Richard P. Vlosky, Eric Hansen and Rajat Panwar
Globally, the timber sector employs more than 13.2 million people. It also produces more than 5,000 types of wood-based products and generates a gross value-added of more than $600 billion each year. However, the timber sector’s economic contribution is actually much larger because its value remains largely unreported in many countries. Factoring that into gross domestic production calculations could double the contribution of the timber sector to the world economy and quadruple the number of related full-time jobs.
A combined effect of accelerating globalization and the global recession of 2008 has produced dramatic changes in the forest sector. Consumer preferences have evolved, and their purchasing power has changed. Accordingly, there have been changes in product offerings and prices, changes in technology and changes in competition among industry players. More notably, however, the nature and extent of industry engagement in social and environmental issues have been transformed, especially with evolving environmental awareness. Emergence of low-cost producers from developing countries and resulting shifts in trade flows are other major factors driving change in the industry. Many argue that the forest industries now operate in a “green economy.” This transition presents challenges and opportunities for forest sector companies as they navigate into the future.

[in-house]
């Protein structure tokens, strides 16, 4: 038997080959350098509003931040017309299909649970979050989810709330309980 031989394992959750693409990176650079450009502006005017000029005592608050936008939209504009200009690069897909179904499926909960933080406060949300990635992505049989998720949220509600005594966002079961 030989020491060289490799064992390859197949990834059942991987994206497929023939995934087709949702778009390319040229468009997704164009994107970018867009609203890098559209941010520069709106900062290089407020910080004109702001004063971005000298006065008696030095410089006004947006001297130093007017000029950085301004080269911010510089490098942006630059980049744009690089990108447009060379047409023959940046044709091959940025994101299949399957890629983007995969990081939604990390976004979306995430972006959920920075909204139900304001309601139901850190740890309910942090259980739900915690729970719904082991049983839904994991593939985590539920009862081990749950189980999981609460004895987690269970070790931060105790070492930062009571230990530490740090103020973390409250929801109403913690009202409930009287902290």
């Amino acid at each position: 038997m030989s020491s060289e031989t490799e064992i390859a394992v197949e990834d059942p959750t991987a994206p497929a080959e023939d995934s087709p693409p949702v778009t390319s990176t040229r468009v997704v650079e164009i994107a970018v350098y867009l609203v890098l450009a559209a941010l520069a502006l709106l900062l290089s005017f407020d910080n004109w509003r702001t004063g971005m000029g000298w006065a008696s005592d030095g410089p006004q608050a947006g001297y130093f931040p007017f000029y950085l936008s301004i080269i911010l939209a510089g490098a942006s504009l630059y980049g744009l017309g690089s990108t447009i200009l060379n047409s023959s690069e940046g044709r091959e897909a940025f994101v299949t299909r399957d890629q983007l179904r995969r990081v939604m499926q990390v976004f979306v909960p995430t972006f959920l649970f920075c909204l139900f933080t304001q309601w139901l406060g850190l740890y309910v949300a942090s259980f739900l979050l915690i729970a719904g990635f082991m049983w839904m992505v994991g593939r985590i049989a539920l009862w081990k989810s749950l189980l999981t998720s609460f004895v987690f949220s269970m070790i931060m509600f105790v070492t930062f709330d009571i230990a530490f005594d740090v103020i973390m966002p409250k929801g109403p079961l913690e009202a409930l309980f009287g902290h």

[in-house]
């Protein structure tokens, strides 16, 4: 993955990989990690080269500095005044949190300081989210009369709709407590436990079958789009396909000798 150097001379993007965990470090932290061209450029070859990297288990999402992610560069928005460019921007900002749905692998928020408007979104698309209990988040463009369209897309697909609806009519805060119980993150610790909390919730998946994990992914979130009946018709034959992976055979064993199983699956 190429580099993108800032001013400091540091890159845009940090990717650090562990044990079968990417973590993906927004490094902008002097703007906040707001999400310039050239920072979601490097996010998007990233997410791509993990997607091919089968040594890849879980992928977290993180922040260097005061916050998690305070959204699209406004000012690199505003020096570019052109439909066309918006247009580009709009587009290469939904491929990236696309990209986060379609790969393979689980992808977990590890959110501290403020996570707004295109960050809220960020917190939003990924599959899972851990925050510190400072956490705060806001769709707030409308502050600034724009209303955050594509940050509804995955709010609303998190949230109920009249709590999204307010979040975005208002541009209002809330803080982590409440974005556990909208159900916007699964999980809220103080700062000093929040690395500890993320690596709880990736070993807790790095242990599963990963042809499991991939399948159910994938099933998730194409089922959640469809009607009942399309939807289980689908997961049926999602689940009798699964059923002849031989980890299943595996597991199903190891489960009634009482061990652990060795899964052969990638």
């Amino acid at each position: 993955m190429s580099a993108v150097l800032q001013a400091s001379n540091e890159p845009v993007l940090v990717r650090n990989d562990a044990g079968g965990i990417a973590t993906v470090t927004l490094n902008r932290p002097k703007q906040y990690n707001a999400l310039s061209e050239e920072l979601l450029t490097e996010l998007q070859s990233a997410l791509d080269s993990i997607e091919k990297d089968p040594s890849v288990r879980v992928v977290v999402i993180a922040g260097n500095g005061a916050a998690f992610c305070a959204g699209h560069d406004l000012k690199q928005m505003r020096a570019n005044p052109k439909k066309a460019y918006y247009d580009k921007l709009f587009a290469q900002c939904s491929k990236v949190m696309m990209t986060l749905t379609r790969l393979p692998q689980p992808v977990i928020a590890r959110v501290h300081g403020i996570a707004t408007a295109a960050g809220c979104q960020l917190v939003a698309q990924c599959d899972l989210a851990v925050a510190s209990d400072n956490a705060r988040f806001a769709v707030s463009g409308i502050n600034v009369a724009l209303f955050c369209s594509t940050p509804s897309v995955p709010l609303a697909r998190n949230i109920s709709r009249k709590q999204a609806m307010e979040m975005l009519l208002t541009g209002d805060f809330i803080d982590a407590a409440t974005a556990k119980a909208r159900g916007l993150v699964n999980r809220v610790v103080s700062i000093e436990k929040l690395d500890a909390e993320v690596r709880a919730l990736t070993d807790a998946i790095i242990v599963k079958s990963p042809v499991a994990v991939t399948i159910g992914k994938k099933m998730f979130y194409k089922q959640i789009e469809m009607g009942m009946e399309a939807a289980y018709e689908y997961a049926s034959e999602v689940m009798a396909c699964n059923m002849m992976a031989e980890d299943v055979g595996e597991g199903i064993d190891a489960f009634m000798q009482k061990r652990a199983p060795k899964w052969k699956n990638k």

Today’s forest products industry presents a complex blend of historical characteristics and changed attributes. On one hand, the industry continues to produce products such as lumber, plywood and oriented strandboard. Still, many new products such as cross-laminated timber (CLT) have also been introduced to the market in some countries. A CLT panel consists of several layers of kiln-dried lumber boards stacked in alternating directions, bonded with structural adhesives, and pressed to form a solid, straight, rectangular panel. Finished CLT panels are exceptionally stiff, strong and stable, handling load transfer on all sides. A number of multistory tall buildings have been erected in the U.S. and Canada using CLT where steel and concrete were traditionally used. CLT is a fast-growing industry in Europe but is in its infancy in the U.S. The potential domestic markets for CLT are enormous if architects, builders, contractors and building owners accept the product as a substitute for steel and concrete construction.